Culture


Painting

Dwelling in the Fuchun Mountains

Dwelling in the Fuchun Mountains[75] is one of the top ten ancient masterpieces[76] of China, created by Fuyang native Huang Gongwang. He began work on the painting in 1348 and took about three years to complete it then presented it to a Taoist priest as a gift in 1350. A century later, the painting was acquired by the Ming dynasty painter Shen Zhou (1427–1509). During the reign of the Chenghua Emperor (1465–1487), Shen Zhou sent the painting to an unnamed calligrapher to be inscribed. However, the son of this calligrapher seized the painting which, after a few changes of hands, reemerged on the market for sale at a high price. Unable to afford it, there was nothing Shen Zhou could do except to make a copy of the painting himself. This imitation by Shen Zhou has become the most well-known and acclaimed copy among all others.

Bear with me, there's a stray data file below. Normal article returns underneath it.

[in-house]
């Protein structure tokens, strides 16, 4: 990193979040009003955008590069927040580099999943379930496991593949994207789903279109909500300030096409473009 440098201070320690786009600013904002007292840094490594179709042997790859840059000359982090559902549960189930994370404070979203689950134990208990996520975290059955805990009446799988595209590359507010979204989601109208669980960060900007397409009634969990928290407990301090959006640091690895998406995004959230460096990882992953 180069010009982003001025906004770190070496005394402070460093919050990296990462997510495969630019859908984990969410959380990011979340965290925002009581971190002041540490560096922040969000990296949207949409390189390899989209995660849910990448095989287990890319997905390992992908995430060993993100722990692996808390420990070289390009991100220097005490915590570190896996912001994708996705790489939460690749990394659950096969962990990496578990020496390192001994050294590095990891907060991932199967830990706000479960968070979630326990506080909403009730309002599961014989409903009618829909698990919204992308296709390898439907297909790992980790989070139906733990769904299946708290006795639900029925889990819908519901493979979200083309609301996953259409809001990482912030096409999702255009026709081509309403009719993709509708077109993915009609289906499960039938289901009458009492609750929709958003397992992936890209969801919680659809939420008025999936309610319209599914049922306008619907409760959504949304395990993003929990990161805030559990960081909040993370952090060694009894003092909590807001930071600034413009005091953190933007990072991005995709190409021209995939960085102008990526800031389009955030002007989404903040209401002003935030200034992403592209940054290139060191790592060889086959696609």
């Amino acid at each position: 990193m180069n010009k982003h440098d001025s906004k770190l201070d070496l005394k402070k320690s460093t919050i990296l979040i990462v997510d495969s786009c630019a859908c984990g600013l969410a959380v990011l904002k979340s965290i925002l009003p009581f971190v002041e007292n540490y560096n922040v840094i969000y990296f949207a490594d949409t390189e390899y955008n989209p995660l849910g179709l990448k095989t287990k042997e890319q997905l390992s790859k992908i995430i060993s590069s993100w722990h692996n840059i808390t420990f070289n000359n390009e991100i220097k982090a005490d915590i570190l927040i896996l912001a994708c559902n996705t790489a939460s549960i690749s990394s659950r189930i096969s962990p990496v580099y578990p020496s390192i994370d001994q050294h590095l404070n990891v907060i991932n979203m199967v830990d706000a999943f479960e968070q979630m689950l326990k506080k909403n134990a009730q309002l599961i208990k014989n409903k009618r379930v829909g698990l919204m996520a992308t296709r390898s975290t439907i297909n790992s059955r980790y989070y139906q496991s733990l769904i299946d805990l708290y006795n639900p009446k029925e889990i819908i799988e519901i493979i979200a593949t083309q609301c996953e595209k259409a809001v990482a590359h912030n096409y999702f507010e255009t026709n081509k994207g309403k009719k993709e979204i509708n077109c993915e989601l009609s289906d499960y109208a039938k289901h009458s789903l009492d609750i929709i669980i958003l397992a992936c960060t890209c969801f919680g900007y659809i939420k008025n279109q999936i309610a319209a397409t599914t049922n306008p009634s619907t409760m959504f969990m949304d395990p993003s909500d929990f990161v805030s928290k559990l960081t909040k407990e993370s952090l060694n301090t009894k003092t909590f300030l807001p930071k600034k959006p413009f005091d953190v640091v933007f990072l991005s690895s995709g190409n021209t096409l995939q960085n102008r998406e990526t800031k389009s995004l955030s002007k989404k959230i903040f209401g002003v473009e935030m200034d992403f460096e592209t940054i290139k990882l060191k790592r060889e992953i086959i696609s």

Not long after he made the copy, Shen Zhou gave it to a bureaucrat friend named Fan Shunju (樊舜举; 樊舜舉). Fan Shunju then began to search for the authentic copy. When he found it, he bought it at a hefty price and invited Shen Zhou to inscribe it. Shen Zhou then noted down at the end of the scroll the story of how the painting was lost and found.

Over the following centuries, the painting passed through the hands of several owners, including Tan Zhiyi (谈志伊; 談志伊), Dong Qichang and Wu Zhengzhi (吴正志; 吳正志).[77] When Wu Zhengzhi died, he passed the painting to his third son Wu Hongyu (吴洪裕; 吳洪裕), who loved the painting so much that when he went into seclusion, he left behind all valuables and only brought the painting and a copy of the Thousand Character Classic by Master Zhiyong (智永法师; 智永法師).

Fortunately, Wu Hongyu's[78] nephew Wu Jing'an rescued the painting, which was however already aflame and torn into two. The smaller piece, also the beginning section, measuring 51.4 centimeters long, was subsequently known as The Remaining Mountain (剩山圖). After passing through the hands of numerous collectors, it came into the possession of Wu Hufan (吴湖帆; 吳湖帆), a painter and collector, during the 1940s. In 1956, it finally settled down in the Zhejiang Provincial Museum in Hangzhou.[79]